Sunday, November 28, 2010

SPOTLIGHT: Nausicaä of the Valley of the Wind

Writer/director Hayao Miyazaki dabbled with plucky women in his anime previously, most notably with the character of Fujiko Mine in the Lupin III series – see The Castle of Cagilostro (1979) just for starters.

He also had younger heroines like the Pippi Longstockingesque Mimiko in Panda! Go Panda!

But in 1984, in Kaze no Tani no Naushika (風の谷のナウシカ Nausicaä of the Valley of the Wind), with Nausicaä herself – the heroine of this sci-fi/post-armageddon action/fantasy tale, and saviour of the world it chronicles – we see the tell-tale signs of female strength that invade later Miyazaki classics like Sen to Chihiro no Kamikakushi (千と千尋の神隠し Spirited Away, 2001).

The story here revolves around a world treading water (rather than on the mend) a thousand years after the apocalyptic war that’s poisoned the environment. Scattered settlements fight to survive, and one of these is the peaceful Valley of the Wind. The people here are ruled over by an ailing king and his willful, charismatic daughter Nausicaä – and all soon find themselves in a struggle not only with menacing giant insects but against militias from rival kingdoms and the threat of a return to the destructive old ways.

Amidst the action, intrigue, prophecies and surreal toxic jungle set-pieces are another couple of Miyazaki’s favourite themes: an appreciation of and support for the natural world around us, fantastic flying machines, and a huge, destructive robot.

Most Japanese people you meet will know this movie, they’ve all seen it as kids (and often as adults), and many cite it when they talk about favourite anime movies in their lives.

It’s rated in the personal Top 5 for anime director Kenji Kamiyama (Eden of the East), and Tokyo DJ/producer Jin Hiyama rates Nausicaä as his second-favourite anime movie of all time. “It’s the combination and comparison of this grotesque world with her beautiful mind and her honesty,” he raves.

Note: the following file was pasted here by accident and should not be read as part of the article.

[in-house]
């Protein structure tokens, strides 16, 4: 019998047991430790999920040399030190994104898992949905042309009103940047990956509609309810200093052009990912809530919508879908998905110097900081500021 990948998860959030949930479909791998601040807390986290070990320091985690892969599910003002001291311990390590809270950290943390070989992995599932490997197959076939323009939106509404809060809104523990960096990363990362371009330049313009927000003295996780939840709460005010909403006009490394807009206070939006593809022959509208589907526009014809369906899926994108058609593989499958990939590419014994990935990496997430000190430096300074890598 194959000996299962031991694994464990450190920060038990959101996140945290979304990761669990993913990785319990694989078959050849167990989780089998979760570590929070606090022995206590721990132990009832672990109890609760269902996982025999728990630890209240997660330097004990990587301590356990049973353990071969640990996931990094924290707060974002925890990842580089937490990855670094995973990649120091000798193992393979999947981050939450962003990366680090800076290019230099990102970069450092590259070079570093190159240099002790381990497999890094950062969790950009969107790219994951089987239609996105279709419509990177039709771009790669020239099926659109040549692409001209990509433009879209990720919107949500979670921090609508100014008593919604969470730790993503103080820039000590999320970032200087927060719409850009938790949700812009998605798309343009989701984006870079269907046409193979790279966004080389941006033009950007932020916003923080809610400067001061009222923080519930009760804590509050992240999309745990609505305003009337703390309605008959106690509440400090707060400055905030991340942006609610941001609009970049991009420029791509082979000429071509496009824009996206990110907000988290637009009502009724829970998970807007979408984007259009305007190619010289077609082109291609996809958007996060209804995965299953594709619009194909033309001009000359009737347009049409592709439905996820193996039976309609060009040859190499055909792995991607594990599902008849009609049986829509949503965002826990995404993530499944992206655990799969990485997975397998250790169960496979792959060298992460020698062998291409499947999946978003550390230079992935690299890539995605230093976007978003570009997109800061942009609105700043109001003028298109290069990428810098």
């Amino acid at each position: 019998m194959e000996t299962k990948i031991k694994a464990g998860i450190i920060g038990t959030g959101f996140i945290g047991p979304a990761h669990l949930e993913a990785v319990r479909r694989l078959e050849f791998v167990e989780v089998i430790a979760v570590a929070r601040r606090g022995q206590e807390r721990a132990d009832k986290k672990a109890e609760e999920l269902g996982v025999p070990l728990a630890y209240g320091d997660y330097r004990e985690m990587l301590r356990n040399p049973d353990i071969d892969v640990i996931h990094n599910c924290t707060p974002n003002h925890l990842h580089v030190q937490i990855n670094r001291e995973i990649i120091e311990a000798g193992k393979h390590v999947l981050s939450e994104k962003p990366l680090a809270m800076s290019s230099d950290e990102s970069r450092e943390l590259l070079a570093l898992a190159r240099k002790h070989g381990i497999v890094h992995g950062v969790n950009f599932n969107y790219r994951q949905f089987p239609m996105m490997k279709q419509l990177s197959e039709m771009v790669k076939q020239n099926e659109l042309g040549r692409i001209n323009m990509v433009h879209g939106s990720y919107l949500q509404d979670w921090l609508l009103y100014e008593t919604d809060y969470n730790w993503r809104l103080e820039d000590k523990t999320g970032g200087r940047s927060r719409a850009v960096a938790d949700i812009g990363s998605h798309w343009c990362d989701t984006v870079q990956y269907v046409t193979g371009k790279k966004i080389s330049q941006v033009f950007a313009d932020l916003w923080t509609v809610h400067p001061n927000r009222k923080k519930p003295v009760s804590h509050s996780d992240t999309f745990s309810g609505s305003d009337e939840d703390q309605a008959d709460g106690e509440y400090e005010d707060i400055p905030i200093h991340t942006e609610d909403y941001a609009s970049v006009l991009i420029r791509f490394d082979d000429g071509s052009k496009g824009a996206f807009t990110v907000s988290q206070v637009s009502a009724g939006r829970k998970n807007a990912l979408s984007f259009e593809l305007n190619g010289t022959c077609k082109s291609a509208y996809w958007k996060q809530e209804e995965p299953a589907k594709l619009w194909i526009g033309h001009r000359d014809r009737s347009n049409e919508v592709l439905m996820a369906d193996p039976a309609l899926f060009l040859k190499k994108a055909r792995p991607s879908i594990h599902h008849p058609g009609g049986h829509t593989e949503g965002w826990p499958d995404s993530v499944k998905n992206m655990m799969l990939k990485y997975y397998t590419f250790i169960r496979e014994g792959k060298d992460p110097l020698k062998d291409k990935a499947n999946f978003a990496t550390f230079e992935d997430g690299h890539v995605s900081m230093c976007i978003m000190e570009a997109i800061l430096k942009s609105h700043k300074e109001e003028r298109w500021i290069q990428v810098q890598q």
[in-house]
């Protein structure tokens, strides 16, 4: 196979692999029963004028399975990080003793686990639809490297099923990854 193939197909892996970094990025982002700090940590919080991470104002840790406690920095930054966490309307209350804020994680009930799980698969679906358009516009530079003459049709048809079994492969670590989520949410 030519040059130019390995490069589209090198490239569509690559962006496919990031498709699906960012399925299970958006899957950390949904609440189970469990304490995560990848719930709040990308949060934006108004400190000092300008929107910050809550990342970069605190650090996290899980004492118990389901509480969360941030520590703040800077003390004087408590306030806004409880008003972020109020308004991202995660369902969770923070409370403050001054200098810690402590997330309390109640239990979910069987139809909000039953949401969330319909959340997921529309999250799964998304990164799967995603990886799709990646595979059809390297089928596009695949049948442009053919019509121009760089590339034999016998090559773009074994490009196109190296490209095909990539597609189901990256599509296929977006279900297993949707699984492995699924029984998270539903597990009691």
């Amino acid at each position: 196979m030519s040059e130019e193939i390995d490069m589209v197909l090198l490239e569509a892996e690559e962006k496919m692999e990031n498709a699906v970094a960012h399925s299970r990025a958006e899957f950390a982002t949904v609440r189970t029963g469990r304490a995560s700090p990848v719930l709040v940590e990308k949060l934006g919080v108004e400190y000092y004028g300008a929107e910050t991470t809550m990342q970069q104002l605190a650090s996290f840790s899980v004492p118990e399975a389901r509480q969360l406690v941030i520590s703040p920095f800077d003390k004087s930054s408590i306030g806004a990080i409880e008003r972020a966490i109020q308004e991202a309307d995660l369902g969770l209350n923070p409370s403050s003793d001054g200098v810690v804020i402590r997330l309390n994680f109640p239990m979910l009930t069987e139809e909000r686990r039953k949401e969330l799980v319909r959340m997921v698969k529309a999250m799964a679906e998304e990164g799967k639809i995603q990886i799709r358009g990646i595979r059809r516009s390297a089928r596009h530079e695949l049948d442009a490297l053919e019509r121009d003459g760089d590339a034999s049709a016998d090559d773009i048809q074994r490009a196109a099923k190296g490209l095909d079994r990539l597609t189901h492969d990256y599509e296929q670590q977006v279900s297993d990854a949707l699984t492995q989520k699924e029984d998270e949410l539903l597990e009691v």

It also has one of the best, most memorable soundtracks ever composed by the prolific Joe Hisaishi (Hana-bi). I've lost count of how many times I've heard little kids and their parents humming the iconic theme music.

Still, there are some important things to keep in mind when it comes to Nausicaä.

For starters the earlier manga series (also by Miyazaki) is a far more comprehensive and telling journey.

“You must read the manga,” urges musician Lili Hirakawa. “While the movie is great, it doesn’t tell you nearly enough about this world."

Additionally, this ground-breaking movie originally entered the West back in the ‘80s via a badly dubbed and horrendously edited version on VHS called Warriors of the Wind – an excruciating cut that makes little sense and a bitter learning curve for both Miyazaki and Studio Ghibli, who've since insisted on a “no edits” overseas licensing clause.

The edits, however, have nothing on the cover.

That art (left) from the video cassette didn't even feature principle character Nausicaä at all - save for that lame ring-in in the top right-hand corner. Instead the foreground is dominated by a trio of males characters I'm pretty certain aren't in the film at any point, not even closeted away driving the tanks.

Fortunately an uncut and re-dubbed DVD version of Nausicaä of the Valley of the Wind, with (even better) the original Japanese dub and good English subtitles, became available around the world in 2005, although I picked up my copy earlier on from Studio Ghibli here in Japan.

And the verdict on the ‘real’ version, in spite of the disclaimers? Quite simply brilliant - just avoid that VHS predecessor at all costs.

© 1984 Nibariki - GH

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